Illusions and Allusions
Curated by Louise Klerks
Join us as we celebrate the official opening of Missing Persons with Illusions and Allusions, an exhibition curated by Louise Klerks, featuring Consuelo Cavaniglia, Danica Chappell, Guy Grabowsky and Ben Sexton.
Friday, 29 June from 6:00–8:00pm.
Missing Persons is excited to announce its inaugural exhibition which brings together works that respond to the visual noise of urban spaces.
The exhibiting artists explore the possibilities of image-making through experimental and analogue photography, and acrylic and glass sculptural forms. By inserting themselves and/or the viewer into the works, they invite the viewer to engage with a variety of surfaces.
Representations of space, architecture and the artists own mark-making become apparent through darkroom processes, transference and tricks of the eye.
Consuelo Cavaniglia is a Sydney based artist well known for her large-scale, wall-based and freestanding works. Using materials such as tinted mirror and coloured acrylic, she creates deeply reflective pieces that combine fragmented geometric planes to distort the viewer’s perception of space. In these works the viewer is an active participant; the work is awakened through observation.
Chappell, Grabowsky and Sexton work in the darkroom with analogue and experimental photography.
Danica Chappell has a haptic approach to making. She uses her body as a measuring stick, feeling her way through lengthy and timed photographic processes in the darkroom. Eschewing the camera, Chappell instead manipulates found objects and light to create laborious, complex photographic images that can be scaled to meet the full potential of specific sites. Objects discarded but reclaimed by the artist undertake a transformative process in the darkroom finding new shape as abstract compositions.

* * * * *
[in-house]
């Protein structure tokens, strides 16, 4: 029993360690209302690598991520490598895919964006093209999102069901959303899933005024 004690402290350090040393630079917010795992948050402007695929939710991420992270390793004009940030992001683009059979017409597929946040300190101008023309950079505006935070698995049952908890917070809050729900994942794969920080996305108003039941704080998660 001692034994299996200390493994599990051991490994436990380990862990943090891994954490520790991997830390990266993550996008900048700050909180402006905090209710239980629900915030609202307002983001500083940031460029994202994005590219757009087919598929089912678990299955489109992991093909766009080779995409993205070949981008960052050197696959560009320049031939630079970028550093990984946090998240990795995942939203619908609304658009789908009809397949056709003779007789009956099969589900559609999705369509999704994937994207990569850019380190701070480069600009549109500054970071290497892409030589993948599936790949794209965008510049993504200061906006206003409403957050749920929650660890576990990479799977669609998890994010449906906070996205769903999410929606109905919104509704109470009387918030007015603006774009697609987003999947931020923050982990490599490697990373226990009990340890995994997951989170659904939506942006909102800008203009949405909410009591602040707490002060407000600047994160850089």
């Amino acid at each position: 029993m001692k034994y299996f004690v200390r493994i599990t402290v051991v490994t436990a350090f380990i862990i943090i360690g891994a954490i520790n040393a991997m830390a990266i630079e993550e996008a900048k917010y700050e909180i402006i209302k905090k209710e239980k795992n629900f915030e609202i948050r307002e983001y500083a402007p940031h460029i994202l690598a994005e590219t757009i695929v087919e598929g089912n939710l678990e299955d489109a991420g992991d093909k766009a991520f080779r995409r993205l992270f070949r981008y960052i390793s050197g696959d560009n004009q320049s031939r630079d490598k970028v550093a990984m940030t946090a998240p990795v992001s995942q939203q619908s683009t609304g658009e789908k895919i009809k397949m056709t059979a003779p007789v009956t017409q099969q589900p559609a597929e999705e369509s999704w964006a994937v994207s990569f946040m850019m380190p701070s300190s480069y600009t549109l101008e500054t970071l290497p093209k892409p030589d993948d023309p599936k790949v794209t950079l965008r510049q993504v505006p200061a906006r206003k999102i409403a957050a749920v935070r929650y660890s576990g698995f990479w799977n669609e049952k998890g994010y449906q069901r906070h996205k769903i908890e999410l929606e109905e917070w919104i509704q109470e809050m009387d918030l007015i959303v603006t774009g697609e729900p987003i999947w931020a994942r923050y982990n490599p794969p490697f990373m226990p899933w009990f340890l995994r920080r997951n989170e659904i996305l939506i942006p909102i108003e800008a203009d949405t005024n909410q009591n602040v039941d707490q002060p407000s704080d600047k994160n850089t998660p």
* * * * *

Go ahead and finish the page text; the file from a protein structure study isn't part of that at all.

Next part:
Guy Grabowsky is concerned with how he can leave a trace of himself in his images. He manipulates works in the darkroom and scratches the physical surface of his photographs. His consideration of visual texture and its consumption plays an important role. As a photographer dissecting the image as conceptual ground, and interrogating the physical manifestation of photography and its rich history, Grabowsky explores the way that space is represented and re-represented in a predominantly digital era.
Ben Sexton’s (né Lichtenstein) work is as much a comment about artistic expression as it is about capturing what it is we see in photographic form. In the darkroom, Sexton uses exposures of light to overlay images with experimental drawing and painting techniques. Sexton’s acute observations of his surroundings is present in his pictures. His interest lies in everyday experiences, his works featuring the energy of Melbourne streets and containing sweet memories that could be your own – adoration for your wife or a love of football.
Dates: 30 June until 22 July. Attend on Facebook
Hours: Thursday to Sunday 12–6pm